Wide receiver DeVonta Smith declines weigh-in, would like to 'run it back' with Tua Tagovailoa, Dolphins

Joe Schad
Palm Beach Post

We've all bypassed a trip to the scale here or there, but it was noteworthy when Alabama receiver DeVonta Smith did just that at the Senior Bowl on Tuesday.

Smith won't practice or play at the Senior Bowl due to injury. But he's on Brian Flores' National Team roster and can meet with Dolphins coaches throughout the week.

Miami badly needs a play-making receiver and Smith will be seriously considered with the third overall pick. Skeptics of Smith note he was listed at 175 pounds as a senior at Alabama and wonder if he really weighs closer to 170 pounds.

"This guy is a very, very good player," Flores said of Smith after Tuesday's practice. "If you’re a good player, you can nitpick all you want about a guy's size. A good player is a good player is a good player. He made big plays in the biggest games of the year."

What does Smith weigh? Nobody in Mobile, Alabama, knows for sure.

REWIND:The 55 greatest Super Bowl moments in NFL history


"DeVonta Smith is a great player but the size is a major concern," tweeted Bucky Brooks, a former NFL player and scout and NFL Network analyst. "It’s hard for some scouts to envision drafting a 170 pound WR at the top of the board. We haven’t seen a lot of 'skinny' WRs dominate the pro game. It is what it is."

Fans of Smith will point to skinny standouts such as Randy Moss, Isaac Bruce and Marvin Harrison.

"You just don't find a guy like a — this guy could be a Jerry Rice," legendary quarterback Brett Favre told TMZ. "He could be different. A Randy Moss. A total game-changer."

Smith was pretty durable at Alabama. Of course, he did require surgery on a finger that knocked him out of the national championship game and will prevent him from being on the field this week.

Alabama Crimson Tide wide receiver DeVonta Smith (6) catches a touchdown pass [KIM KLEMENT/USA TODAY Sports]

Smith won the Heisman Trophy this season because he was dominant. He was virtually indefensible, despite his lithe stature. On Tuesday, he said in an interview on NFL Network that he's embraced the "Slim Reaper" nickname once rebuffed by NBA star Kevin Durant.

The Dolphins must weigh (pun intended) his production against his measurables (whenever he is officially measured). Quarterback Tua Tagovailoa, who is close to his former college teammate, is also a bit of an outlier in size.

No general manager wants too many outliers on his roster. But the chance to reunite Tagovailoa and Smith will be very tempting for Chris Grier. Tua knows Smith can separate, catch the deep ball and gain yards after the catch.

In the televised interview Tuesday, Smith said of his conversations with Tua: "We have talked about how it would be nice to run it back again."

The massive attention to Smith's build is a bit reminiscent of the hullabaloo that once surrounded Baker Mayfield's height. Mayfield measured 6-foot 3/8 inches and 216 pounds, but was chosen first overall by Cleveland anyway.

Tagovailoa, incidentally, measured six feet and 217 pounds.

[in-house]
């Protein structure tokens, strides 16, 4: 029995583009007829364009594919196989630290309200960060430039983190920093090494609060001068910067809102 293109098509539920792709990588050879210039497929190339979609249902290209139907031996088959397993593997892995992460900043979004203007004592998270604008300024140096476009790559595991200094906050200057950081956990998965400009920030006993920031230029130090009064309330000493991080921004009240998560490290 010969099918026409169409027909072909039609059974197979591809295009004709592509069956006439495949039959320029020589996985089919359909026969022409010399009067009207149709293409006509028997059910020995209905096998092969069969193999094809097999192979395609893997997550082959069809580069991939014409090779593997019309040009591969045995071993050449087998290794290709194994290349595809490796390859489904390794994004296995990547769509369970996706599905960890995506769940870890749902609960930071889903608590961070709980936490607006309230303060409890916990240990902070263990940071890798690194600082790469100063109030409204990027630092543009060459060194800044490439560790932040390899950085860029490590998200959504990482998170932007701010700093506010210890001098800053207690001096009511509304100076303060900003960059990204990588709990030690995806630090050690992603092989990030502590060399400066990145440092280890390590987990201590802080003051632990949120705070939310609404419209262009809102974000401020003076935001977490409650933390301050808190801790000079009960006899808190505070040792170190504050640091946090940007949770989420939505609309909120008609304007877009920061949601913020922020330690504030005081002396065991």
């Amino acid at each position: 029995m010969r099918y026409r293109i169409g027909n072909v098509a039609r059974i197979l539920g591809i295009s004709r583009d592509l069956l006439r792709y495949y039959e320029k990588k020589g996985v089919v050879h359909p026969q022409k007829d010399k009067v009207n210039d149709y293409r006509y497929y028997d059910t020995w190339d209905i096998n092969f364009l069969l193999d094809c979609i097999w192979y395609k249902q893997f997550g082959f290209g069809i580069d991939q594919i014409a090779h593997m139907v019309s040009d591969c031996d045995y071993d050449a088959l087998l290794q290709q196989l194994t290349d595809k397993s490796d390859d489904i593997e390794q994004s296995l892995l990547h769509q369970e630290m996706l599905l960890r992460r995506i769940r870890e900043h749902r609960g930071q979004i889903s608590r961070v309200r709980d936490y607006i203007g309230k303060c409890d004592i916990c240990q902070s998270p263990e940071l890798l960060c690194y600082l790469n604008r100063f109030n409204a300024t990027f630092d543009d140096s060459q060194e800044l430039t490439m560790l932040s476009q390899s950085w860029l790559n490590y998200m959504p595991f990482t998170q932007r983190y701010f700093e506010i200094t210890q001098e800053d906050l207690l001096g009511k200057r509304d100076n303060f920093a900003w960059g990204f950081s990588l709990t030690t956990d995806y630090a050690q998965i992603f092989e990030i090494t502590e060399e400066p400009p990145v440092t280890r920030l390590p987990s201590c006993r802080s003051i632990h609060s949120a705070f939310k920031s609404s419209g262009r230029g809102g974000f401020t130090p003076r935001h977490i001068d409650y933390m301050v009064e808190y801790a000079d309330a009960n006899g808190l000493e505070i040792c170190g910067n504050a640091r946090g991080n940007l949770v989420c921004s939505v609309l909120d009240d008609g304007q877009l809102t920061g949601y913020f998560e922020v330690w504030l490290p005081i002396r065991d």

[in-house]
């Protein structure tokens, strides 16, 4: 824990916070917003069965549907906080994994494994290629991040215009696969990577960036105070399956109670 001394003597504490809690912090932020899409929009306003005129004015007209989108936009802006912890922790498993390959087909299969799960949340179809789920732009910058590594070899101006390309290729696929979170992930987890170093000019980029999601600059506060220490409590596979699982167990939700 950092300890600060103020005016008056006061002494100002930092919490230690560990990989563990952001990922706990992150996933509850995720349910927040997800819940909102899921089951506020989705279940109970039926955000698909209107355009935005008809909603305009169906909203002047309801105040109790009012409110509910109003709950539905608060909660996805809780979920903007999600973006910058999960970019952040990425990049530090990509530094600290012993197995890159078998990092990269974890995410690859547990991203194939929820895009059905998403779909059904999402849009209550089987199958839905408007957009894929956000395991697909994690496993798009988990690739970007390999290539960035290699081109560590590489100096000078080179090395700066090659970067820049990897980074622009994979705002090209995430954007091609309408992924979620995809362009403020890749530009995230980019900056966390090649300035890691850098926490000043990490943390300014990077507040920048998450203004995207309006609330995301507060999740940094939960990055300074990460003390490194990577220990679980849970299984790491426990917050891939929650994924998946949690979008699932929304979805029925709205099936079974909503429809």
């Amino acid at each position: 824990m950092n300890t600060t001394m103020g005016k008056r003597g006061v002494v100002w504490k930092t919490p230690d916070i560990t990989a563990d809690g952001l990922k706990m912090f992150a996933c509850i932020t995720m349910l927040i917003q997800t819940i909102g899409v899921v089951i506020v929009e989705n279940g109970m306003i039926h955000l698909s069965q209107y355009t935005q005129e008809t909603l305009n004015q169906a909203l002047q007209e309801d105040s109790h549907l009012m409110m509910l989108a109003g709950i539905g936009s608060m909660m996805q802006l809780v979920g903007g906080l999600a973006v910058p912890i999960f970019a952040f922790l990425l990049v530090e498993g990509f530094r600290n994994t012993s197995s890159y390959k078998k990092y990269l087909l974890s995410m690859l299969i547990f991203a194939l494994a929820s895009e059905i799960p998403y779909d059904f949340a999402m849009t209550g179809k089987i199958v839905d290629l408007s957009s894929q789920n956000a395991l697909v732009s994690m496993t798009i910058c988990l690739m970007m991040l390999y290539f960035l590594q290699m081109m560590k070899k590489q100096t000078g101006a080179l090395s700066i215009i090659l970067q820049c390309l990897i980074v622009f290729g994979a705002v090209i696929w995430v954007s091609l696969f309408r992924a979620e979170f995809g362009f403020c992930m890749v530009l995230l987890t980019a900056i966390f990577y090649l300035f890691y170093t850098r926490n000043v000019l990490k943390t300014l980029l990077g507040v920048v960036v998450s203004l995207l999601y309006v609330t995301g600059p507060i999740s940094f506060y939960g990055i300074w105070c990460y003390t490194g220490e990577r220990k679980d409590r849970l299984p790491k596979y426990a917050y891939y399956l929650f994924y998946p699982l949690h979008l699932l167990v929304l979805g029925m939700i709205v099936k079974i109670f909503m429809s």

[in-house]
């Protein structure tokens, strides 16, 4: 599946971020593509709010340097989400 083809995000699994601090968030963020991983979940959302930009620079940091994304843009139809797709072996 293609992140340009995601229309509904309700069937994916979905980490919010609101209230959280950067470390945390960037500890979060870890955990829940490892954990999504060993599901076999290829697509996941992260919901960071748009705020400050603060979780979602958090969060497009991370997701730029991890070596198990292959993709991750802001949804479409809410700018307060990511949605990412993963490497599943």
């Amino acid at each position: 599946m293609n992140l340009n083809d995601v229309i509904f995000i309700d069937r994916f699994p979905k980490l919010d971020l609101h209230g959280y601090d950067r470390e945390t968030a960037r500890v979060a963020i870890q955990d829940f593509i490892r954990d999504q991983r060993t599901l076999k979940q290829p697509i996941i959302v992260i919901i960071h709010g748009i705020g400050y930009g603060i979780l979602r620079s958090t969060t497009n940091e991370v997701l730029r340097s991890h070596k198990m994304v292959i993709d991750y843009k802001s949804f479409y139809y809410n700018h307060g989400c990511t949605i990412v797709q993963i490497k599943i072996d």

The Dolphins must add one of the top receivers in the draft. And here's the rub: Ja'Marr Chase of LSU is more physically impressive. Though Chase sat out the 2020 season due to COVID concerns, he was nearly as dominant in 2019.

Chase posted 1,780 yards and 20 touchdowns as a Tigers sophomore. Smith had 1,856 yards and 23 touchdowns this season for the Tide.

The lack of an NFL Scouting Combine in Indianapolis won't help separate the two. Each player likely will be tested separately at a Pro Day on their college campus.

LSU Tigers receiver Ja'Marr Chase in action against the Clemson Tigers (Matthew Emmons/USA TODAY Sports)

It cannot be ignored that this week, Mel Kiper of ESPN and Daniel Jeremiah of NFL Network — two of the most prominent draft evaluators in the business — placed Chase, not Smith, on the Dolphins in their mock drafts.

In Kiper's case, it was at least in part because he slotted Smith to the Jets with the second pick. But he also loves the potential Tua-Chase combination.

"I like DeVante Parker, but he's not a No. 1 wide receiver," Kiper wrote. "Chase can be. Because Chase opted out of the 2020 season due to the COVID-19 pandemic, I think some people are forgetting how good he was in 2019, when he averaged 21.2 yards per catch and had 20 touchdowns for the national champs. Tagovailoa won't average just 6.3 yards per attempt with the 2019 Biletnikoff Award winner on the field."

Jeremiah, a former NFL scout, sees Smith sliding to the Eagles with the sixth pick. He prefers Chase for the Dolphins.

"The Dolphins need to add some playmakers around Tua Tagovailoa," Jeremiah wrote. "Chase is the best pass catcher in the draft."

Chase is 6-foot-1, 200 pounds. Jeremiah believes Clemson quarterback Trevor Lawrence is the only player better than Chase in this draft.

"Chase is a dominant player on tape," Jeremiah wrote. "He lined up both outside and in the slot at LSU. He defeats press coverage with a combination of foot quickness and upper-body strength. He creates separation off the line of scrimmage and he can also find another gear when the ball is in the air. Chase is at his best after the catch. He routinely breaks tackles and can make defenders miss."